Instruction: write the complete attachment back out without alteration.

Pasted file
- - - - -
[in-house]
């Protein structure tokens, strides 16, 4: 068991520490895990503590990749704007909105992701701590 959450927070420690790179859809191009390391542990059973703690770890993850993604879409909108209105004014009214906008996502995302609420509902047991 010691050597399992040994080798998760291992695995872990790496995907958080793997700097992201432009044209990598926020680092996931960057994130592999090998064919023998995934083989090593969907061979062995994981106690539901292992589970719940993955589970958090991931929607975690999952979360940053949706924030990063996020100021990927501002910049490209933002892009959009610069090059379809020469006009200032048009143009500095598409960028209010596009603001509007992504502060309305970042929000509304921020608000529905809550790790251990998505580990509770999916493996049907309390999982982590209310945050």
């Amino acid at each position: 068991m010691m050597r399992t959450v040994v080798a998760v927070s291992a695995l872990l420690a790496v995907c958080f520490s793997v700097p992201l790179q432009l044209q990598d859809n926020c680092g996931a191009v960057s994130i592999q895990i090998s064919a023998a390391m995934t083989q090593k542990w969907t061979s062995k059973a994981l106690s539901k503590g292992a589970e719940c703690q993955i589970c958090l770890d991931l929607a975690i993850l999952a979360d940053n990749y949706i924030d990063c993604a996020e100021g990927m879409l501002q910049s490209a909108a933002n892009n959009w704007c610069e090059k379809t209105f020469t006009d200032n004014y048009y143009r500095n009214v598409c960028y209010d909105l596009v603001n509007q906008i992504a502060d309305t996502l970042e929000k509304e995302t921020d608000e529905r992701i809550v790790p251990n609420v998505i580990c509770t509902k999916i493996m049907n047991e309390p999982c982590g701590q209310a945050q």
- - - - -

[in-house]
């Protein structure tokens, strides 16, 4: 068991520490895990503590990749704007909105992701701590 959450927070420690790179859809191009390391542990059973703690770890993850993604879409909108209105004014009214906008996502995302609420509902047991 010691050597399992040994080798998760291992695995872990790496995907958080793997700097992201432009044209990598926020680092996931960057994130592999090998064919023998995934083989090593969907061979062995994981106690539901292992589970719940993955589970958090991931929607975690999952979360940053949706924030990063996020100021990927501002910049490209933002892009959009610069090059379809020469006009200032048009143009500095598409960028209010596009603001509007992504502060309305970042929000509304921020608000529905809550790790251990998505580990509770999916493996049907309390999982982590209310945050």
């Amino acid at each position: 068991m010691m050597r399992t959450v040994v080798a998760v927070s291992a695995l872990l420690a790496v995907c958080f520490s793997v700097p992201l790179q432009l044209q990598d859809n926020c680092g996931a191009v960057s994130i592999q895990i090998s064919a023998a390391m995934t083989q090593k542990w969907t061979s062995k059973a994981l106690s539901k503590g292992a589970e719940c703690q993955i589970c958090l770890d991931l929607a975690i993850l999952a979360d940053n990749y949706i924030d990063c993604a996020e100021g990927m879409l501002q910049s490209a909108a933002n892009n959009w704007c610069e090059k379809t209105f020469t006009d200032n004014y048009y143009r500095n009214v598409c960028y209010d909105l596009v603001n509007q906008i992504a502060d309305t996502l970042e929000k509304e995302t921020d608000e529905r992701i809550v790790p251990n609420v998505i580990c509770t509902k999916i493996m049907n047991e309390p999982c982590g701590q209310a945050q």